Over the last number of years, I’ve had the good fortune to interview Chris Jericho on a number of occasions. Flip through the story archive here on SLAM! Wrestling and you’ll see three or four stories from articles I did featuring the man once known as Y2J.

So the recent opportunity to speak with Chris about his new bio DVD, Breaking the Code, was one that I couldn’t pass up, naturally.

Chris Jericho in Toronto in September. Photo by Mike Mastrandrea

The interview, however, was a bit different than past times I’ve spoken with Chris, as rather than being the superstar anxious to main event at the Winnipeg Arena or getting ready to launch a new CD with Fozzy, Jericho was in reflective mode on his career. It was definitely a matured version of the man who once called himself the Ayatollah of Rock-and-Rollah, true to the statements he has given in promos since his return to WWE after a couple years hiatus.

It makes sense, though, this was a time to be reflective. It was just under a week prior to Jericho’s being written off TV when I spoke with him, and a decision on a new contract still up in the air (as it remains to be today, or at least as far as we know). If, in fact, this was the end of the line for Jericho in WWE, then Breaking the Code would serve as a last documentation of his incredible run in wrestling.

Of course, this begged the question – what took so long?

On the message boards I frequent, any wrestling DVD talk always came back to the plans for a Y2J compilation, and why there had not yet been one produced by WWE.

Jericho didn’t have the answers, but he had speculation.

“You’d have to ask them,” he said when asked. “I think maybe it had to do with the fact that I was a heel and they thought maybe it wouldn’t sell as well.

“All I know is that when they finally came through with it and wanted to do it I was more than excited and wanted to make sure it was the best possible DVD we could have.”

Certainly, if you read reviews around the ‘net, there is strong sentiment that Breaking the Code is one of the best compilations WWE has produced. There is a strong mix of a great biography and stellar matches, with a couple rare bouts and highlighted promos to boot.

Jericho attributes this to the plethora of tape available.

“This thing has so much appeal because there’s so much footage they could use,” he remarked. “Of my 20 years, they have 15 years of stuff, and the stuff they didn’t have we still got a couple match in, one from Japan (vs. Ultimo Dragon) and one from Alberta, my first one ever.”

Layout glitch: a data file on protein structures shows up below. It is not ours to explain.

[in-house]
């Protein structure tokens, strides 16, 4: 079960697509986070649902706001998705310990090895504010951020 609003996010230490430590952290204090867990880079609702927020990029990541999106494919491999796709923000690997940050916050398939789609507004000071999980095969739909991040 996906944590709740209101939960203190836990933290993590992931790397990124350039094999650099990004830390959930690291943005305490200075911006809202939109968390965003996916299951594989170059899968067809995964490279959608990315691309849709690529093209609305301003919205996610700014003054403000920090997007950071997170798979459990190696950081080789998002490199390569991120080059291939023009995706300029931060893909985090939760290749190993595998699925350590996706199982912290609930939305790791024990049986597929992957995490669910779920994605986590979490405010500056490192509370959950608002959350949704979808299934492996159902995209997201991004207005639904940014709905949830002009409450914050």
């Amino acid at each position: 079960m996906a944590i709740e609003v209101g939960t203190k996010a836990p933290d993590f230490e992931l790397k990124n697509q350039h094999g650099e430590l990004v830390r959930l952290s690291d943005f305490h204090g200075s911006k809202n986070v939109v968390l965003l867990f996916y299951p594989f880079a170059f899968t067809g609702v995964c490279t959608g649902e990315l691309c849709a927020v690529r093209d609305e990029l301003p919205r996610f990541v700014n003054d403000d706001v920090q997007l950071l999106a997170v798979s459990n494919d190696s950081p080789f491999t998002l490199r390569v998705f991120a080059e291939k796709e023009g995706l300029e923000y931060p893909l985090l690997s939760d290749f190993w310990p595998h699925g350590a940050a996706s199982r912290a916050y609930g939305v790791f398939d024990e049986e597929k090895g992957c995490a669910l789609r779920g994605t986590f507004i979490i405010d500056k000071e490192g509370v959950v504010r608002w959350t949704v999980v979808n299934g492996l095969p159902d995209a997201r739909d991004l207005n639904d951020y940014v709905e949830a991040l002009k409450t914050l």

Not surprisingly, there was a strong amount of WCW footage included, as well as canned interviews from the likes of Eric Bischoff. Jericho definitely wanted this footage included, no questions asked, in his bio DVD, despite the way things ended with the company.

“That’s old news now. My first book and now my second book especially talk about that,” he said. “That was a time when everyone was crazy, and it didn’t end that bad actually. When Bischoff came to WWE, we talked two weeks after and thought, ‘What were we so angry about anyway?’ It’s very much a part of my career and is a big part of why I got to WWE in the first place.”

The WWE matches themselves are nothing short of stellar picks, including bouts with the likes of Triple H (the “phantom” title victory no less) and Kurt Angle, who has seemingly become a staple of all bio DVDs.

So Mr. Jericho, were these matches chosen for their superior match quality? Their importance in your career? Just for kicks?

“You pick them because they’re great matches and they’re watermarks in my career,” he replied. “I’m not going to put anything on there that’s not a great match, but having said that I’m not going to put something on there just because it is a great match. There’ve been so many great moments over the years, that you pick the ones that are a) very memorable, b) important as to why I got to where I did.”

Regardless of what happens in Chris Jericho’s career from here on in, fans now have a very distinct way to look back on 20 years of one of the greatest competitors the industry has ever seen. We can all take the opportunity to, like Chris has done, sit back, relax, and reflect on an amazing time in pro wrestling.